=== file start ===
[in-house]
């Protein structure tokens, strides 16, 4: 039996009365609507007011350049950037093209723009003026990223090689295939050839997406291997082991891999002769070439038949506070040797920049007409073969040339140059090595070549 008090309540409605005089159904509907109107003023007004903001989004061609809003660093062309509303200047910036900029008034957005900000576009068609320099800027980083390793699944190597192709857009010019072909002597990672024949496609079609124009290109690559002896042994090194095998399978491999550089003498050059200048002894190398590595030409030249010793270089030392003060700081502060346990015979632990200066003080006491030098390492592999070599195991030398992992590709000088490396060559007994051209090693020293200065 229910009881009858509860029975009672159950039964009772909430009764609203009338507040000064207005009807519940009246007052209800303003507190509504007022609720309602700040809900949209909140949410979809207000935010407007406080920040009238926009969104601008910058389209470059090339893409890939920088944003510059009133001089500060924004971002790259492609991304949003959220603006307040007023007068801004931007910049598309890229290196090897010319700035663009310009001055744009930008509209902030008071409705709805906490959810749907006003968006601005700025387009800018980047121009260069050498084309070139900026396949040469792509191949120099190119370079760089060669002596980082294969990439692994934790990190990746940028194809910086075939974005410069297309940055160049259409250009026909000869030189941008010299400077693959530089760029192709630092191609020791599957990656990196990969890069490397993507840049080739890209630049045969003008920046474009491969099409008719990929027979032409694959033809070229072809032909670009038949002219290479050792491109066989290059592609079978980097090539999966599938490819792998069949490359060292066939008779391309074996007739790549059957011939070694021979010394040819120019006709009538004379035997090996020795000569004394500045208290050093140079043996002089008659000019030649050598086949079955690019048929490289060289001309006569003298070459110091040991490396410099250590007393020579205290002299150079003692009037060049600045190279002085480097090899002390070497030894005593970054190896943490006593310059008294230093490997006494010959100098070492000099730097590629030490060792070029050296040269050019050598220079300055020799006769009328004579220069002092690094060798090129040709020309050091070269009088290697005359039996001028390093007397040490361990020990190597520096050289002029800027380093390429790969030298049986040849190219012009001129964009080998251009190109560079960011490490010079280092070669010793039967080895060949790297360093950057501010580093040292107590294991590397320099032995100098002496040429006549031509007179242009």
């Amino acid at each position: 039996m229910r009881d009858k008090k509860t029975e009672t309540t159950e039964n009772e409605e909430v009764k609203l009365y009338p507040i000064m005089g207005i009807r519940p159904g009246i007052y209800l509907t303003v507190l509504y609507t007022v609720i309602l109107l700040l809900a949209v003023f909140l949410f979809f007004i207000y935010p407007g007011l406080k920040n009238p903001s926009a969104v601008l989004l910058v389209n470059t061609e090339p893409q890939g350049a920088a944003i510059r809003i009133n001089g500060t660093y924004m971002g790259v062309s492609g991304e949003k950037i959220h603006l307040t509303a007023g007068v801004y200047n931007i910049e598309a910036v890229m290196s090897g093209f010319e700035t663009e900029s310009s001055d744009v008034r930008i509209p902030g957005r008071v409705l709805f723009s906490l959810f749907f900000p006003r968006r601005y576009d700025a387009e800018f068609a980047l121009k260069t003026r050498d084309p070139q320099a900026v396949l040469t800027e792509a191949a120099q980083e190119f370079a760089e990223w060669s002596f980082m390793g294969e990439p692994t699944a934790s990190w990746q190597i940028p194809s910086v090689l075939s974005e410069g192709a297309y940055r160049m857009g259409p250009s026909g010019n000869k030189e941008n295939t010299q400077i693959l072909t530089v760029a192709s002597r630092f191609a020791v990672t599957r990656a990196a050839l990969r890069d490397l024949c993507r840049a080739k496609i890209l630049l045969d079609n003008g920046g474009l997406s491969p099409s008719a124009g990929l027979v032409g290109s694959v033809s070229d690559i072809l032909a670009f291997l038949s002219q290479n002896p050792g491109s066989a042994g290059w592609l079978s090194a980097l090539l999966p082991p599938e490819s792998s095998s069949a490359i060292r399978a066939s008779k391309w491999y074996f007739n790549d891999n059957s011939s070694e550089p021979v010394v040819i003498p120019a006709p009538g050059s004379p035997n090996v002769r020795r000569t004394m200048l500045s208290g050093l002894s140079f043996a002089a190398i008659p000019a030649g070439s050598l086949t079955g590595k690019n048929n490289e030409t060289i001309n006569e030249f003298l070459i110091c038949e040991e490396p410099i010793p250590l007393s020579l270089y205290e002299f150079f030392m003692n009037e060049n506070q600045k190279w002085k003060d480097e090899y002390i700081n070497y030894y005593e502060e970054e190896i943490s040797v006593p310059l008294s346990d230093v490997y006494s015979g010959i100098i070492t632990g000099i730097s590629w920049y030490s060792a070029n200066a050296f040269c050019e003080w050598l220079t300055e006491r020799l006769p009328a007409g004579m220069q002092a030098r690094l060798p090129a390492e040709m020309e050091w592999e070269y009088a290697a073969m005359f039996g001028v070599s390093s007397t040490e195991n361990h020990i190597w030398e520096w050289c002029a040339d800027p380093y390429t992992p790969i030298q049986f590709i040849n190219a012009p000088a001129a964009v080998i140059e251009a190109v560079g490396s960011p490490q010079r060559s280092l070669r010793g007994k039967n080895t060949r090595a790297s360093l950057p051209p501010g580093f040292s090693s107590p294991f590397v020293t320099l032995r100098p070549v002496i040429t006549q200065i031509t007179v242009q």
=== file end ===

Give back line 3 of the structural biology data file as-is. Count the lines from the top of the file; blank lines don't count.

């Amino acid at each position: 039996m229910r009881d009858k008090k509860t029975e009672t309540t159950e039964n009772e409605e909430v009764k609203l009365y009338p507040i000064m005089g207005i009807r519940p159904g009246i007052y209800l509907t303003v507190l509504y609507t007022v609720i309602l109107l700040l809900a949209v003023f909140l949410f979809f007004i207000y935010p407007g007011l406080k920040n009238p903001s926009a969104v601008l989004l910058v389209n470059t061609e090339p893409q890939g350049a920088a944003i510059r809003i009133n001089g500060t660093y924004m971002g790259v062309s492609g991304e949003k950037i959220h603006l307040t509303a007023g007068v801004y200047n931007i910049e598309a910036v890229m290196s090897g093209f010319e700035t663009e900029s310009s001055d744009v008034r930008i509209p902030g957005r008071v409705l709805f723009s906490l959810f749907f900000p006003r968006r601005y576009d700025a387009e800018f068609a980047l121009k260069t003026r050498d084309p070139q320099a900026v396949l040469t800027e792509a191949a120099q980083e190119f370079a760089e990223w060669s002596f980082m390793g294969e990439p692994t699944a934790s990190w990746q190597i940028p194809s910086v090689l075939s974005e410069g192709a297309y940055r160049m857009g259409p250009s026909g010019n000869k030189e941008n295939t010299q400077i693959l072909t530089v760029a192709s002597r630092f191609a020791v990672t599957r990656a990196a050839l990969r890069d490397l024949c993507r840049a080739k496609i890209l630049l045969d079609n003008g920046g474009l997406s491969p099409s008719a124009g990929l027979v032409g290109s694959v033809s070229d690559i072809l032909a670009f291997l038949s002219q290479n002896p050792g491109s066989a042994g290059w592609l079978s090194a980097l090539l999966p082991p599938e490819s792998s095998s069949a490359i060292r399978a066939s008779k391309w491999y074996f007739n790549d891999n059957s011939s070694e550089p021979v010394v040819i003498p120019a006709p009538g050059s004379p035997n090996v002769r020795r000569t004394m200048l500045s208290g050093l002894s140079f043996a002089a190398i008659p000019a030649g070439s050598l086949t079955g590595k690019n048929n490289e030409t060289i001309n006569e030249f003298l070459i110091c038949e040991e490396p410099i010793p250590l007393s020579l270089y205290e002299f150079f030392m003692n009037e060049n506070q600045k190279w002085k003060d480097e090899y002390i700081n070497y030894y005593e502060e970054e190896i943490s040797v006593p310059l008294s346990d230093v490997y006494s015979g010959i100098i070492t632990g000099i730097s590629w920049y030490s060792a070029n200066a050296f040269c050019e003080w050598l220079t300055e006491r020799l006769p009328a007409g004579m220069q002092a030098r690094l060798p090129a390492e040709m020309e050091w592999e070269y009088a290697a073969m005359f039996g001028v070599s390093s007397t040490e195991n361990h020990i190597w030398e520096w050289c002029a040339d800027p380093y390429t992992p790969i030298q049986f590709i040849n190219a012009p000088a001129a964009v080998i140059e251009a190109v560079g490396s960011p490490q010079r060559s280092l070669r010793g007994k039967n080895t060949r090595a790297s360093l950057p051209p501010g580093f040292s090693s107590p294991f590397v020293t320099l032995r100098p070549v002496i040429t006549q200065i031509t007179v242009q």